Last week a woman I know mentioned in an email that her wedding anniversary had just passed. She and her husband had not really celebrated it (they’ve been married over 15 years), in fact, they’d barely talked that evening, because, as I gather is fairly standard procedure, he came home and spent the evening gaming until very late.
In a later email, when another woman asked if gaming was something they could perhaps do together (which raises another set of sticky issues about gender roles and expectations…), she mentioned that she has done her best to respect gaming as an interest he has, and has asked about the game, his guild’s success, etc.. His guild’s success. I read that sentence and it was like a switch was flipped in my brain. One word: guild, and I knew what she was dealing with like the back of my hand. I later confirmed it. He plays World of Warcraft.
You see, I have never played the game, but I know enough about it to have “passed” with fairly dedicated players, who expressed considerable surprise when I’ve told them I don’t play. Molten Core, Blackwing Lair, epic loot, Alliance, Horde. I know all about it. I should know, I’ve been listening to Andrew talk about it for over two years. There’s been a solid chunk of time when his relationship with WoW has been considerably more involved than his relationship with me. Hell, one of his main alts looks like me. It’s how the hardcore spend quality time, y’see.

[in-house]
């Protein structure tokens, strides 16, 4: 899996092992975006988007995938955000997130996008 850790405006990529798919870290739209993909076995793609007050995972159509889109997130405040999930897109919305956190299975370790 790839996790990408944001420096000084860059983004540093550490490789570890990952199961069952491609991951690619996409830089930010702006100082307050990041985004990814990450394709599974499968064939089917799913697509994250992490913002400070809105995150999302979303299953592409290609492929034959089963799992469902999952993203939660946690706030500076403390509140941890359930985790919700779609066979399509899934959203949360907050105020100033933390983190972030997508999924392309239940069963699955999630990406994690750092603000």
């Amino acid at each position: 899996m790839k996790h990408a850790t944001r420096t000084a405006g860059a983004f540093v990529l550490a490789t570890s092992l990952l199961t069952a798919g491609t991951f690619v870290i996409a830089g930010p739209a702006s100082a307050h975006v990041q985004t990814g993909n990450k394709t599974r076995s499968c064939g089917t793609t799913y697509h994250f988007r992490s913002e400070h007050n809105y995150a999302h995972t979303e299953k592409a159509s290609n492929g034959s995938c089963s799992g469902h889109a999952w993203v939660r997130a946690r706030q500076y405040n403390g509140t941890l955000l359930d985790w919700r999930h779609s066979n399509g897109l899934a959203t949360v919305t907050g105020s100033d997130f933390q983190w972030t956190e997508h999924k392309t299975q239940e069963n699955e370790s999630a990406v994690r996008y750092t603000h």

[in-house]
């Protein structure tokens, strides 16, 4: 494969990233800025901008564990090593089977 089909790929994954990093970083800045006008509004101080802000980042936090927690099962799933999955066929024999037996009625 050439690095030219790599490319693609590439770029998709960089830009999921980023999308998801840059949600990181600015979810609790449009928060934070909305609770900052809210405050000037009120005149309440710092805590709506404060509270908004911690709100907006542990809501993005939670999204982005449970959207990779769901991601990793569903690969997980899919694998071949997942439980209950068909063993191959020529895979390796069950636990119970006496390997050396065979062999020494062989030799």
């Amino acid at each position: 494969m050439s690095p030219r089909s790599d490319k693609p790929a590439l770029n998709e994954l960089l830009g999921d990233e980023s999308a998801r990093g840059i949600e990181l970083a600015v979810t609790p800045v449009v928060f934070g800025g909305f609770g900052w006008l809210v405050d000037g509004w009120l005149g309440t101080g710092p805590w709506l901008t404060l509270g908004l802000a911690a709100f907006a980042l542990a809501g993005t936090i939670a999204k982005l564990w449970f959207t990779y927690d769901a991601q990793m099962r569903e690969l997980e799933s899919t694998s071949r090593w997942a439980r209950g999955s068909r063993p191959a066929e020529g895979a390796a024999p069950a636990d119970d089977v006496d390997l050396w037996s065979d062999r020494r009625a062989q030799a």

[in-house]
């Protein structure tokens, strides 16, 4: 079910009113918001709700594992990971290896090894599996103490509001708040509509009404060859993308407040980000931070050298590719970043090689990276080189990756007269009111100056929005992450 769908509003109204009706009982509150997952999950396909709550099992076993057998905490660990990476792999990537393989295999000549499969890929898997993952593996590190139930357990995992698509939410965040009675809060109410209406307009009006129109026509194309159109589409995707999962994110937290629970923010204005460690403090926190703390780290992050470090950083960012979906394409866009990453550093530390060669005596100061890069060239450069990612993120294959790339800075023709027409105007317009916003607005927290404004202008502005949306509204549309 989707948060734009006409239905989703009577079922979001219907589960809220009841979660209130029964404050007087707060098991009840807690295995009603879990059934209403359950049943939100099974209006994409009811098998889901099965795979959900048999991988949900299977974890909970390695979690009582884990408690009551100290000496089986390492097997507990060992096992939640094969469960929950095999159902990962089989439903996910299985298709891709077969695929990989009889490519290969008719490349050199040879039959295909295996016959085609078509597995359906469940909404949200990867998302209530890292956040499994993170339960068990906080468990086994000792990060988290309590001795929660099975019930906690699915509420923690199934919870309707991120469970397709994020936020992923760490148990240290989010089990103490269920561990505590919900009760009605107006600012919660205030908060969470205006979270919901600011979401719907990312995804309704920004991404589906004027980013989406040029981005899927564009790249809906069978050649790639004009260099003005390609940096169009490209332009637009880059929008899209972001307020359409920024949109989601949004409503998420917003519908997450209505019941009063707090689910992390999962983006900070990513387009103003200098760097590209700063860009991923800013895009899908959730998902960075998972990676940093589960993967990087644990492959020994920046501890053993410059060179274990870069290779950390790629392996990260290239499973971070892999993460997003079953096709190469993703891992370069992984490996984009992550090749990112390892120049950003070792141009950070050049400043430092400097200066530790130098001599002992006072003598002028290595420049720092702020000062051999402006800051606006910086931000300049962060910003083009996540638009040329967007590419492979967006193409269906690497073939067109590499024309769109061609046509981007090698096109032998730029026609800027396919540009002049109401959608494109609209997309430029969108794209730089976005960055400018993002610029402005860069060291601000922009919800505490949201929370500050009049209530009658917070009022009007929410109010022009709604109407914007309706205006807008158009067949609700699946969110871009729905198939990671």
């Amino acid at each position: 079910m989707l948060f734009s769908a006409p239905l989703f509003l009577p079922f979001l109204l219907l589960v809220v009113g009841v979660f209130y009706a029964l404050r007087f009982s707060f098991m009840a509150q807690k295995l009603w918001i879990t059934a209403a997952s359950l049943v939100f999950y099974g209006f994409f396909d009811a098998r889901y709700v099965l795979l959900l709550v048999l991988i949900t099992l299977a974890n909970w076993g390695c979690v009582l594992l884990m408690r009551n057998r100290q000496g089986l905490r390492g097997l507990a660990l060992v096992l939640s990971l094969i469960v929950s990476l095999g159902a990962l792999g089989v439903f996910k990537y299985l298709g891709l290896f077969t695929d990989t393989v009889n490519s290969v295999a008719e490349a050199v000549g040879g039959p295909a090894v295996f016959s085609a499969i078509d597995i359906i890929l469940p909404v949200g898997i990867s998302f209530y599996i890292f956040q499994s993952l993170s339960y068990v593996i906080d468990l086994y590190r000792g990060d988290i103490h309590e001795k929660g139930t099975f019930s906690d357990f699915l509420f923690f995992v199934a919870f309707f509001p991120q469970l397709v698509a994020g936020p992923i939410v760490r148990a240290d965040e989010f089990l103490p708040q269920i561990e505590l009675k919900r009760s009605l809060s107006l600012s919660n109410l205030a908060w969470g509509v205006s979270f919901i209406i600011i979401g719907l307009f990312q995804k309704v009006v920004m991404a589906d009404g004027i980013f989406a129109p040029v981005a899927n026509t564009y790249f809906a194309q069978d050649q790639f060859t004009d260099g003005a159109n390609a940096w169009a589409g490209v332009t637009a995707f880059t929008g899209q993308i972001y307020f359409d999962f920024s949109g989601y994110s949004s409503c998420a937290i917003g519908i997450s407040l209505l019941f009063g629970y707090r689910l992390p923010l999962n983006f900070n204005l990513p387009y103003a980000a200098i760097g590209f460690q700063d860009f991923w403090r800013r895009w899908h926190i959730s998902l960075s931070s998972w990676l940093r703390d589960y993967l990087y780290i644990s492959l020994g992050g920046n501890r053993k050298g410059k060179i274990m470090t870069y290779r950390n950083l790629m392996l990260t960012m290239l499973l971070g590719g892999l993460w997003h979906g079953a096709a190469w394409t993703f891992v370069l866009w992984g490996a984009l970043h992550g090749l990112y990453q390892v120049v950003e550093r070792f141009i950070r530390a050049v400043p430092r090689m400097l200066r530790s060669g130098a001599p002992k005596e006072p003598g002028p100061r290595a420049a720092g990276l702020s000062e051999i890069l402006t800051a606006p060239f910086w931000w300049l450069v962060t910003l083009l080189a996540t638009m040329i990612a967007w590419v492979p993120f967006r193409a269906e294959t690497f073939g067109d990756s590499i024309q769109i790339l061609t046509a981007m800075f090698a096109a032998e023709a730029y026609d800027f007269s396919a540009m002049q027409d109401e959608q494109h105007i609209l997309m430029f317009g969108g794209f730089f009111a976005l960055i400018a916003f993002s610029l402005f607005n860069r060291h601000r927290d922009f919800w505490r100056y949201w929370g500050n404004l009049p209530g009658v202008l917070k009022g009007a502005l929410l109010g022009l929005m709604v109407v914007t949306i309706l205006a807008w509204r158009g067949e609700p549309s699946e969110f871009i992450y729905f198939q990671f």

I suspect one of the reasons Andrew talks about WoW with me, despite the fact that I don’t play, is because I’ll know what he’s talking about. And with the exception of those he actually games with, I don’t know that he has all that many other people to tell. Plus, talking about it to me is habitual. He freely admits his addiction. He is self-deprecating about it from time to time, and makes fun of people he knows with even larger monkeys on their virtual backs and even more sparse social lives. One of the heads of his guild has fallen asleep at the keyboard. More than once.
But the addiction isn’t really the point in this case. Neither is the specific game. There are lots of games. The addiction is… handy. The reason reading my friend’s words upset me so much is that I immediately identified with what she said, and knew why her husband was doing it. Avoidance. Avoiding her and communicating with her. Avoiding demanding children. Avoiding family life. Disappearing into the game is… easier, than dealing with life. Andrew did it, too. Boy, did he ever.